Here Are Early Signs Of Heatstroke In Children & How To Prevent It

Stay cautious amid this heatwave.

Cover image via Children's Medical Center Dallas & Nanyang Siang Pau

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We all know the weather in Malaysia has been blazing lately

While it does not affect most of us adults, as we are able to naturally regulate our body temperatures to prevent overheating, there are many vulnerable groups of people who are at risk of a heatstroke when exposed to the heat and sun for too long.

While anyone could get a heatstroke, the most vulnerable people are:
– The elderly
– Children
– The sick
– People who work outdoors

Heatstroke is a condition when your body cannot cool itself down fast enough under the extreme temperature outside

When a heatstroke occurs, your sweating mechanism fails and your body's internal temperature rises rapidly — it could go up to 40°C and higher within just 10 to 15 minutes.

That is a medical emergency.

Image via Sina Online

A person could also experience other heat-related illnesses before they develop a heatstroke, such as heat cramps, heat exhaustion, and heat syncope (fainting)

To help prevent heat-related illnesses and cope with the hot weather in the first place, keep in mind to:
– Avoid being outside in the sun at its hottest, between 11am and 3pm
– Drink lots of water, and even cold drinks, especially if you're active or exercising
– Wear light-coloured, loose clothing
– Avoid extreme exercise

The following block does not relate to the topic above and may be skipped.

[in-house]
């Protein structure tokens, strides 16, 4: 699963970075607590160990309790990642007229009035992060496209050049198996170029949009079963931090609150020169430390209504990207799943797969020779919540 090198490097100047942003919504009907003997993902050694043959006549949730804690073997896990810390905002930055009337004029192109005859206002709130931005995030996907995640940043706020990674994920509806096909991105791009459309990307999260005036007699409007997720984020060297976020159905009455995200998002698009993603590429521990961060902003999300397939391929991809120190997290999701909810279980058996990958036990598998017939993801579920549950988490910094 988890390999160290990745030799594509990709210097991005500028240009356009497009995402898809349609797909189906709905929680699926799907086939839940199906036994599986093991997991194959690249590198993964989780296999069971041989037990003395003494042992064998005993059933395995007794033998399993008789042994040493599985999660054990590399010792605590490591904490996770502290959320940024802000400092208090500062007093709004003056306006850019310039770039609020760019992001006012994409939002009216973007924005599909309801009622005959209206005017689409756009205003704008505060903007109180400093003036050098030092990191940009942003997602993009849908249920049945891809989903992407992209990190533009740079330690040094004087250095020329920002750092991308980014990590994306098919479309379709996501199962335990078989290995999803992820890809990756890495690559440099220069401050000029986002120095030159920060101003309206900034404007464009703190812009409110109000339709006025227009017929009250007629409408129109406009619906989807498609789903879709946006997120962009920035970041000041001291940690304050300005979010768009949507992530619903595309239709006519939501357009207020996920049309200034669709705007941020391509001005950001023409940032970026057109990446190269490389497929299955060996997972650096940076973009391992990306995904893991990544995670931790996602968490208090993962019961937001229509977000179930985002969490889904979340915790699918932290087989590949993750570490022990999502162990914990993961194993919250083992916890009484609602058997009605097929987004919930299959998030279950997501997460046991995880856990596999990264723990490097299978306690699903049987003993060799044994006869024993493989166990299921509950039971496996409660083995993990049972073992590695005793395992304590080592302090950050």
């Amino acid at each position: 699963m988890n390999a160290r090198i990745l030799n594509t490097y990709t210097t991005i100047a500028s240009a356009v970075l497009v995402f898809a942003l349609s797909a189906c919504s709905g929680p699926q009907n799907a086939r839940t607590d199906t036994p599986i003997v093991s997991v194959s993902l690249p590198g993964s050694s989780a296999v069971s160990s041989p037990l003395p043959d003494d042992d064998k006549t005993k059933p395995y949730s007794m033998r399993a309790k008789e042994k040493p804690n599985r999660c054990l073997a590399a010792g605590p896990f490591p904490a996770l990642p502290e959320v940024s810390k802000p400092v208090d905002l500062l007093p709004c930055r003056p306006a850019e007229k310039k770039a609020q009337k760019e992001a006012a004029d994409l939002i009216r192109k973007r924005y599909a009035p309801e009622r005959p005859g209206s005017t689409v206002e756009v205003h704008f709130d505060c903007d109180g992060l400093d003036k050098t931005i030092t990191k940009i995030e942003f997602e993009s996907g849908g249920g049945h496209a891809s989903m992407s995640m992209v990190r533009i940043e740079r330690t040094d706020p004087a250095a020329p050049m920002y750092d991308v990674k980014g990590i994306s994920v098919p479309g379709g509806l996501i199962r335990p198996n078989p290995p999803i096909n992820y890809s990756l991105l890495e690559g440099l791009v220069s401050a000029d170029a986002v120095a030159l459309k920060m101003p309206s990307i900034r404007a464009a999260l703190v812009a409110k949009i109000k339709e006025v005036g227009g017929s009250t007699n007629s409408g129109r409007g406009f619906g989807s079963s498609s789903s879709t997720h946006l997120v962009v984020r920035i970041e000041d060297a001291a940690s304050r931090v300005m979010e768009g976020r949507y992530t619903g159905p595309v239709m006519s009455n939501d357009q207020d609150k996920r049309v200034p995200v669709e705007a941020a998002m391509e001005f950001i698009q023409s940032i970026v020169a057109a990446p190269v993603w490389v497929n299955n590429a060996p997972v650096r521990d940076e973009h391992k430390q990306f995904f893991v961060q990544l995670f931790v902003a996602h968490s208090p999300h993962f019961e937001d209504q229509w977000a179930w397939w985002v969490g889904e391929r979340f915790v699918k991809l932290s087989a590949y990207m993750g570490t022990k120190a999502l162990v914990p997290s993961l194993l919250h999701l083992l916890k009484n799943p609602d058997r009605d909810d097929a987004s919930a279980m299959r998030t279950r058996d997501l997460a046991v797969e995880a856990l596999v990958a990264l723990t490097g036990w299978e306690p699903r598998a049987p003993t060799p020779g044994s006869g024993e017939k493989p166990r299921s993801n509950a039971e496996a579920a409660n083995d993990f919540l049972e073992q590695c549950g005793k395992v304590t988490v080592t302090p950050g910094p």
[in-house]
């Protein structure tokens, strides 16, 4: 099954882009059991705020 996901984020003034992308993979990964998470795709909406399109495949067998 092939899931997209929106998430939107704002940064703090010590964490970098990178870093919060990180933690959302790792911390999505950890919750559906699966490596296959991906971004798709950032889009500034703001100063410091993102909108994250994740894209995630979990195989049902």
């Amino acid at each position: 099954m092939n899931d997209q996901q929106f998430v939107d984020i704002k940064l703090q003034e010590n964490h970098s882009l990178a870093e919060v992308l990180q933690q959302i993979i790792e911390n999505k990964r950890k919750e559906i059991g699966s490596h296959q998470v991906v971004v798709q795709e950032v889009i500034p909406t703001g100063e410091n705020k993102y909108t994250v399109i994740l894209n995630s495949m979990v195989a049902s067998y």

– Always look for shade. If you are indoors, close curtains and windows to retain a cooler temperature indoors.

It is most important to keep remaining hydrated throughout the day to help your body stay cool.

Unfortunately, it is not easy for children to regulate their own body temperature, and they are the most susceptible to overheating

Also, obviously, we can't expect young children to keep track of their own water intake, or let you know if they have been playing outdoors in the sun.

Therefore, it is important to keep in mind that if a child feels unwell in hot weather, it could be a heat-related illness.

As a parent, guardian, or even a concerned neighbour, here are the signs a child might exhibit if they are going through heat exhaustion and may develop a heatstroke:
- An elevated body temperature, about 38°C and higher
- Cool, clammy skin despite the heat
- Rapid heartbeat and breathing
- Vomiting, or feeling nauseous
- Tiredness or weakness
- Dizziness or headache
- Feel like fainting, or actually passing out

Image via jcomp/Freepik

It is important to seek medical attention and treat heat exhaustion immediately, as it can develop into a heatstroke

If your child shows symptoms of heat exhaustion, you should:
– Move your child to a cool, shaded place — preferably in an air-conditioned space or vehicle
– Encourage them to drink water or a sports drink that contains salt, such as 100PLUS
– Loosen their clothes and apply a cold, wet towel on their body
– Gently stretch or massage sore muscles if they have a cramp

If your child is unable to drink water and seems to be losing consciousness, seek medical attention immediately.

Your child may also experience more nosebleeds due to the hot weather. Here is how to treat it at home:

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